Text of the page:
Round Three

Marquis Hayes – Oklahoma

When it comes to the draft, and offensive line play in general, Brandon Thorn is an absolute must-follow for every football fan. There is no one else who does it better than him. If it weren’t for his work, I probably never would have watched Hayes at Oklahoma – Thorn’s fourth-ranked interior offensive lineman in the 2022 draft class. Hayes generally goes after the fifth round on PFF or The Draft Network simulators and I don’t understand that at all.

Hayes is an old-school, tone-setting kind of offensive lineman that every unit needs in my opinion. Not in a dirty way, but Hayes is a master of sustaining blocks, playing through the whistle, and throwing his opponents to the ground. He’s not the most technically refined player in the world when it comes to pass blocking and he’s not an elite athlete, which is probably why he’s not being talked about more. However, I believe his technique issues are correctable at the next level and he’s such a good run blocker that I’d be willing to take that chance. 

Round Four

Max Mitchell – Louisiana

Mitchell is my favorite realistic right tackle option for the Chargers at a pick that they currently possess. He’s a small school player and is a little undersized for my liking (his playing weight was around 290 pounds in college) so I think he could go around this range. However, he does have legitimately good tape and had a productive trip to the Senior Bowl so it is possible he is ultimately selected earlier. 

Mitchell started a handful of games at left tackle early on his college career, and a couple at left guard as well, before ultimately settling in at right tackle for the Ragin’ Cajuns. (He was the player who replaced current Dolphins starter Robert Hunt after the 2019 season.) So he’s got the kind of versatility and athletic traits that teams like to throw darts at on day three. Ideally, the Chargers would have the starting position settled and allow Mitchell to be this year’s version of Brenden Jaimes at tackle.

Round Five

Jean Delance – Florida

Delance is a really under-the-radar player – he’s not even listed on PFF’s simulator. But the Chargers have met with the former Gator stand out on an official top 30 visit after they met with him at the Shrine Bowl so there is at least something there.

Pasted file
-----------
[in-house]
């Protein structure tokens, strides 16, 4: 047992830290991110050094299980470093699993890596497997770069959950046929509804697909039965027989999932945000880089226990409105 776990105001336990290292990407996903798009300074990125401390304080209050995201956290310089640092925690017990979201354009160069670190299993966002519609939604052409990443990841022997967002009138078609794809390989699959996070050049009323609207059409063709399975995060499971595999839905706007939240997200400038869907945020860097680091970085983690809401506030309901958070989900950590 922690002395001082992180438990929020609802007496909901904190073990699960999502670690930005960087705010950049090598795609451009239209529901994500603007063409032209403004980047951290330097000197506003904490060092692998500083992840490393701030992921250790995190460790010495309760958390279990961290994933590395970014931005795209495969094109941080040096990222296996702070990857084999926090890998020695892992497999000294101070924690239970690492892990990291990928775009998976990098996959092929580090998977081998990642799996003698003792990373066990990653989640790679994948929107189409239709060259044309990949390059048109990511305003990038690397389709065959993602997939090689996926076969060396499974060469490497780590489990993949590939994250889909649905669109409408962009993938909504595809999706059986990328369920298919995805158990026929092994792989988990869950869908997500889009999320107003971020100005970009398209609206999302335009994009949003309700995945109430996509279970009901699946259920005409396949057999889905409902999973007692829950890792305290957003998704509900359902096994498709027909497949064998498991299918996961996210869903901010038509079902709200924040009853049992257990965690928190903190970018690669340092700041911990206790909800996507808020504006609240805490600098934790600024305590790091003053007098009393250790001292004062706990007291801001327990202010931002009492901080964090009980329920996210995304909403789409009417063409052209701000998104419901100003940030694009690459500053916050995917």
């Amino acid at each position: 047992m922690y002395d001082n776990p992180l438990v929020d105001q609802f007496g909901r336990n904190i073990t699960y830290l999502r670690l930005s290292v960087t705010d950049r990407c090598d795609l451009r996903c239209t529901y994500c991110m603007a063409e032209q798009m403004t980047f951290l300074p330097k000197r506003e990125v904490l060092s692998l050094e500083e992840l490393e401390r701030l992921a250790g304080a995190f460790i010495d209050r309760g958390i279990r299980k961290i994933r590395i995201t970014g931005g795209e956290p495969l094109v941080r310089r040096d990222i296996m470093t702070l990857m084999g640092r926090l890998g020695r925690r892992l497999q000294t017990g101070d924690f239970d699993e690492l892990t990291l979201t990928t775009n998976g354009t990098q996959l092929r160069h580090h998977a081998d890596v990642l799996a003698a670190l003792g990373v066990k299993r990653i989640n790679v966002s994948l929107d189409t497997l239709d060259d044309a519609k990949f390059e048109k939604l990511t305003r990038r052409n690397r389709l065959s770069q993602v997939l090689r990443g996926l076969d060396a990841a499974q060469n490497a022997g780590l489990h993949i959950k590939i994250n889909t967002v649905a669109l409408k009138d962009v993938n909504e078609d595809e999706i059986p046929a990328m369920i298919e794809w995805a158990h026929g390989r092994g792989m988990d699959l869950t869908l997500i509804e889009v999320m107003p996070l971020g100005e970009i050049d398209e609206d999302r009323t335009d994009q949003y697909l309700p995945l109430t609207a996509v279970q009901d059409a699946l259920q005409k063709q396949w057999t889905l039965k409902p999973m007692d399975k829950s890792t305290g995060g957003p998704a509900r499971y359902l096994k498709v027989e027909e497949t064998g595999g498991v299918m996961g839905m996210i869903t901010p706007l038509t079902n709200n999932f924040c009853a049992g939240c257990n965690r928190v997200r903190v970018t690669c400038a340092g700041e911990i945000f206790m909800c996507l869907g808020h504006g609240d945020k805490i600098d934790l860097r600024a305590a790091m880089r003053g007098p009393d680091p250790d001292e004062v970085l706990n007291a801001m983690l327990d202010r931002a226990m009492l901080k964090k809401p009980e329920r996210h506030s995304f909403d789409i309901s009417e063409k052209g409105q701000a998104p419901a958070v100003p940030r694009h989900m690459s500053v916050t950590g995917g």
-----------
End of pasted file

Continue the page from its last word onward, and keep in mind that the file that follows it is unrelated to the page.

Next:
He started each of the last three seasons at right tackle and has the length (36-inch arms) and athleticism to play there in the NFL, but I believe his best position will be guard at the next level. This way, he’d be better able to show off his second-level ability, which is something he really excelled at while playing at Florida. (He’s also been training in the offseason at center to show teams he can be a versatile player.) 

Delance fits the athletic profile that the Chargers are looking for when it comes to a late-round tackle-to-guard convert, just like Jaimes before him. He also volunteers his offseason hours at his local boys and girls club and is regarded as a high character player so he really does check a lot of boxes for the Chargers. 

Round Six

Cade Mays – Tennessee

Another player who checks a good amount of boxes for the Chargers is Mays, who started games at all five positions along the offensive line at Georgia (a program Staley loves) and then transferred to Tennessee (where the Chargers have several coaching connections) where he primarily played right tackle. Mays actually has some similarities in terms of physical profile to Feiler. Mays is a little shorter but has similar testing numbers overall. 

I think Mays projects best at guard, and wish he had been able to get more reps there after transferring but understand why Tennessee would put him at tackle. There is also some injury history with Mays, which is part of why he transferred away from Georgia. So he isn’t the cleanest prospect in the world but could be worth a dart throw.

Round Seven

Ja’Tyre Carter – Southern University

Disclaimer, I have not been able to get my hands on any game tape of Southern University football, so this is purely speculation on my part. Carter has apparently been catching steam after testing very well at his pro day and will be meeting with the Chargers this week. His athletic profile is similar to Delance and also played tackle in college. 

Ultimately, I feel like the best plan of action for the Chargers as it pertains to the offensive line is to shift Feiler to right tackle and draft Johnson or another guard in the third round. This tackle class is not as deep as last year’s and I would rather get a top-tier guard and take advantage of the flexibility Feiler offers in the short term, then ideally develop a long-term solution like Mitchell or Delance.

One offensive lineman in each round. Images of Boston College’s Zion Johnson (left) and Washington State’s Abraham Lucas (right).